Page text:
M. Geller, LTD. v. Squillante et al
MEMORANDUM OPINION & ORDER: For the reasons set forth above, Plaintiff's application for the Court to hold Squillante in contempt is DENIED. As the Court noted at the contempt hearing, this case appears ripe for summary judgment. According ly, it is hereby ORDERED that if Plaintiff's counsel intends to move for summary judgment, he must confer with opposing counsel and submit a proposed briefing schedule to the Court by no later than March 27, 2017. IT IS FURTHER O RDERED that if Plaintiff's counsel intends to make any motion seeking to enforce rights or obligations arising under the settlement agreement, he must first electronically file a letter with the Court explaining the basis for the proposed motio n, including the relief sought and the grounds for this Court's jurisdiction. See Kokkonen v. Guardian Life Ins. Co. of Am., 511 U.S. 375 (1994) (discussing the limits of federal subject matter jurisdiction on claims arising out of breach of a s ettlement agreement). The Court thanks Ms. Gabrielle Yvonne Vazquez for her pro bono service in this case and respectfully requests that she continue her representation of Mr. Squillante. (As further set forth in this Memorandum Opinion & Order.) (Signed by Judge John F. Keenan on 3/6/2017) (mro)
Case 1:09-md-02013-PAC Document 57
UNITED STATES DISTRICT COURT
SOUTHERN DISTRICT OF NEW YORK
M. GELLER, LTD.,
UNITED STATES DISTRICT COURT
SOUTHERN DISTRICT Plaintiff,
OF NEW YORK
In re FANNIE MAE 2008 SECURITIES
DANIEL SQUILLANTE AND KRISTINA
FINE JEWELRY, LTD.,
Filed 09/30/10 Page 1 of 45
DOC #: _________________
DATE FILED: 03/06/2017
No. 14 Civ. 5673 (JFK)
08 Civ. 7831 (PAC)
09 MD 2013 OPINION &
OPINION & ORDER
JOHN F. KEENAN, United States District Judge:
HONORABLE PAUL A. CROTTY, United States District Judge:
Before the Court is Plaintiff M. Geller Ltd.’s application
for the Court to hold Defendant Daniel Squillante in contempt in
light of The early years of this decade saw a boom inpayment under the terms among
Squillante’s failure to make home financing which was fueled, of
other things, agreement reached between the New lending For the
a settlementby low interest rates and lax credit conditions. parties. instruments, such as
subprime mortgages below, risk application is denied.
reasons set forth(high credit the loans) and Alt-A mortgages (low-documentation loans)
kept the boom going. Borrowers played a role too; they took on unmanageable risks on the
assumption that the market would after several that refinancing options would always be
On November 9, 2015, continue to rise and failed attempts to
available in the future. the parties informed in the system. Mortgage originators
resolve this case, Lending discipline was lacking the Court that they had did
not hold settlement agreement requiring Squillante, then acting
reached athese high-risk mortgage loans. Rather than carry the rising risk on their books, the
pro originators sold their loans certain sum of money (the often as securitized packages
se, to deliver a into the secondary mortgage market, “Settlement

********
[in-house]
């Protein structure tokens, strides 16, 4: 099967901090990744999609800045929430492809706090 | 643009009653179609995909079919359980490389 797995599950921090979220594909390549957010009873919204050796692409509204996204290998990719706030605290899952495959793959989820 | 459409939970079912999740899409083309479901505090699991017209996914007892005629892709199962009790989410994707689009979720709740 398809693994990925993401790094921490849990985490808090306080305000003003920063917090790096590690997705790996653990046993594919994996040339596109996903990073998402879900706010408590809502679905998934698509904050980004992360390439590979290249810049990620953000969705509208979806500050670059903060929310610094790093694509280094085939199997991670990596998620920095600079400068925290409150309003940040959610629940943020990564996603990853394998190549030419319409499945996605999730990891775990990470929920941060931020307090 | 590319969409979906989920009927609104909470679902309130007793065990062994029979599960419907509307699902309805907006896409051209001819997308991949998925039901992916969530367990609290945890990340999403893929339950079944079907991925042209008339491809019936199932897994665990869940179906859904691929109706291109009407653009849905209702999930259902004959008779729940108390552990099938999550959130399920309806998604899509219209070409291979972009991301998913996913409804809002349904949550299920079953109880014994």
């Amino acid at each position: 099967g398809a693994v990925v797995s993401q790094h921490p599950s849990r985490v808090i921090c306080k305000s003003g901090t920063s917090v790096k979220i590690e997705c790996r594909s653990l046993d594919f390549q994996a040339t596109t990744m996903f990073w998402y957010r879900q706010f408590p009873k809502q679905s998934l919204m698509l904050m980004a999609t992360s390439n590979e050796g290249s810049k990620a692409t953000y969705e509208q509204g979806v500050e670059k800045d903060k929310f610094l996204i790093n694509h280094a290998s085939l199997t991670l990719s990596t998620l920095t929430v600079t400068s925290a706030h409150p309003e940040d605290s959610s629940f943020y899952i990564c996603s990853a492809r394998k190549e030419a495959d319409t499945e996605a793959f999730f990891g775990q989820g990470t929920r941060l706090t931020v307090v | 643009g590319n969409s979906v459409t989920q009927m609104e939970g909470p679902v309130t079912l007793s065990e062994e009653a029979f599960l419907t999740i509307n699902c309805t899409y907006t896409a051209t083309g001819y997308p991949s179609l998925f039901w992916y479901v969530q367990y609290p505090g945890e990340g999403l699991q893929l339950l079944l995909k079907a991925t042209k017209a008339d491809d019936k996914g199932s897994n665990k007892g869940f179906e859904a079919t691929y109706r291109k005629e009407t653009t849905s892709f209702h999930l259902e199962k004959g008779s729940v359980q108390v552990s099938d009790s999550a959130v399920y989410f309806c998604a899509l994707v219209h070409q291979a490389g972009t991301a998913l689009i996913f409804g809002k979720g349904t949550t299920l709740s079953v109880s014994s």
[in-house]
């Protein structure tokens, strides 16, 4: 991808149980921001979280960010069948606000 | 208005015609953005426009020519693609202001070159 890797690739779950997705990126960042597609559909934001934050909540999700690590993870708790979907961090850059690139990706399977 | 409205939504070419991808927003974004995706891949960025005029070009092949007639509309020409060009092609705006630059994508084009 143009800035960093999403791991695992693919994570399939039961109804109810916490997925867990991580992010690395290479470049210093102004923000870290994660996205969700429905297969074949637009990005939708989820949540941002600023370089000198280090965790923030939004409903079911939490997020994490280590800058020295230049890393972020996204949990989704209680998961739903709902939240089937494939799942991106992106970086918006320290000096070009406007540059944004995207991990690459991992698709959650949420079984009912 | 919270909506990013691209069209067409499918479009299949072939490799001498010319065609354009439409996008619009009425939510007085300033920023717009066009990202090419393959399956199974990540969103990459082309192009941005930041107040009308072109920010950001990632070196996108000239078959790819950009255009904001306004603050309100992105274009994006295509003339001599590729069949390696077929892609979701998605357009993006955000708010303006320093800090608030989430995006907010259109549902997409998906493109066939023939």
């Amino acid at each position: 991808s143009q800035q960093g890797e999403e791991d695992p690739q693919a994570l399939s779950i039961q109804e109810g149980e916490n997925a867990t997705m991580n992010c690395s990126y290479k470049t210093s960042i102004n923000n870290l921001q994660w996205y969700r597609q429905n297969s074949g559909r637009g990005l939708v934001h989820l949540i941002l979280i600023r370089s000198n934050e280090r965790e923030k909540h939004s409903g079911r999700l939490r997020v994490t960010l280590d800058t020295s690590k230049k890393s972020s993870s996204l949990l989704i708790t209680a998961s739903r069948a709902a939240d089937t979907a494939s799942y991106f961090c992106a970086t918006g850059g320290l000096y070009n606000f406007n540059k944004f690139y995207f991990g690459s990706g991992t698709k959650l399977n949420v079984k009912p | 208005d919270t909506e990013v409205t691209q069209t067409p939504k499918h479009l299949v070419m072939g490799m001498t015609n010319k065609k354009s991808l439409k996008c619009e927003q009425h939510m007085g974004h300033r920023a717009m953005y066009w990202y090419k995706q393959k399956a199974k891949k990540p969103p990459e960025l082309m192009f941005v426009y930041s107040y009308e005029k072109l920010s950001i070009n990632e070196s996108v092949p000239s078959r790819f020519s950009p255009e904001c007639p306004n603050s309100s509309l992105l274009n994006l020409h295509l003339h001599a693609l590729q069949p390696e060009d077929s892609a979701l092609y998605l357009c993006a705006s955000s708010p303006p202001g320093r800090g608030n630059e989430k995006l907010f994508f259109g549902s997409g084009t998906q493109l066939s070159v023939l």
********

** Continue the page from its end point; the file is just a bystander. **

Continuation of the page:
known to the Plaintiff’s (“MBSs”). on markets grew almost exponentially.
Amount”)as mortgage-backed securitiesattorney MBSNovember 16, 2015.
But then the housing bubble burst. In to collect the Settlement
Following several failed attempts 2006, the demand for housing dropped abruptly
and from Squillante, Plaintiff’s counsel petitioned modified their
Amounthome prices began to fall. In light of the changing housing market, banksthe Court
lending practices settlement agreement and require Squillante to
to enforce the and became unwilling to refinance home mortgages without refinancing.
In response, the Court entered an order directing
Unless otherwise follow references cited as the or to the “Complaint” are Settlement
Squillante to indicated, all through on “(¶ _)” payment of the to the Amended Complaint,
dated June 22, 2009. For purposes of this Motion, all allegations in the Amended Complaint are taken as true.
Amount or, in the alternative, to show cause why such payment
had not been made. (See Order dated Nov. 23, 2015, ECF No. 28.)
After no payment was made, Plaintiff’s counsel moved by
order to show cause to hold Squillante in contempt for failing
to make payment.
Consistent with the Court’s November 23, 2015
order, the Court directed Squillante to show cause why he failed
to pay under the settlement agreement. (See Order to Show Cause
dated Dec. 21, 2015, ECF No. 34.)
The Court also entered an
order requesting appointment of pro bono counsel, noting that
“involvement of counsel would aid in resolving the contempt
application and would help the parties get back on track towards
a resolution to this case.” (See Order dated Dec. 21, 2015, ECF
No. 35 at 4.)
Volunteer counsel then appeared on Squillante’s
behalf, and a hearing on the order to show cause was scheduled
for March 17, 2016.
In advance of the hearing, Squillante submitted a sworn
affidavit dated February 16, 2016, explaining that he had
entered into the settlement agreement under a good faith belief
that he would be able to obtain the Settlement Amount from third
parties, but that he had not been able to do so. (See Aff. of
Daniel Squillante, ECF No. 41.)
The affidavit explained that
Squillante did not personally have the financial means to make
payment under the settlement agreement. (Id. ¶ 6.)
Squillante provided supporting documentation demonstrating that
he is indebted for approximately $375,000, including over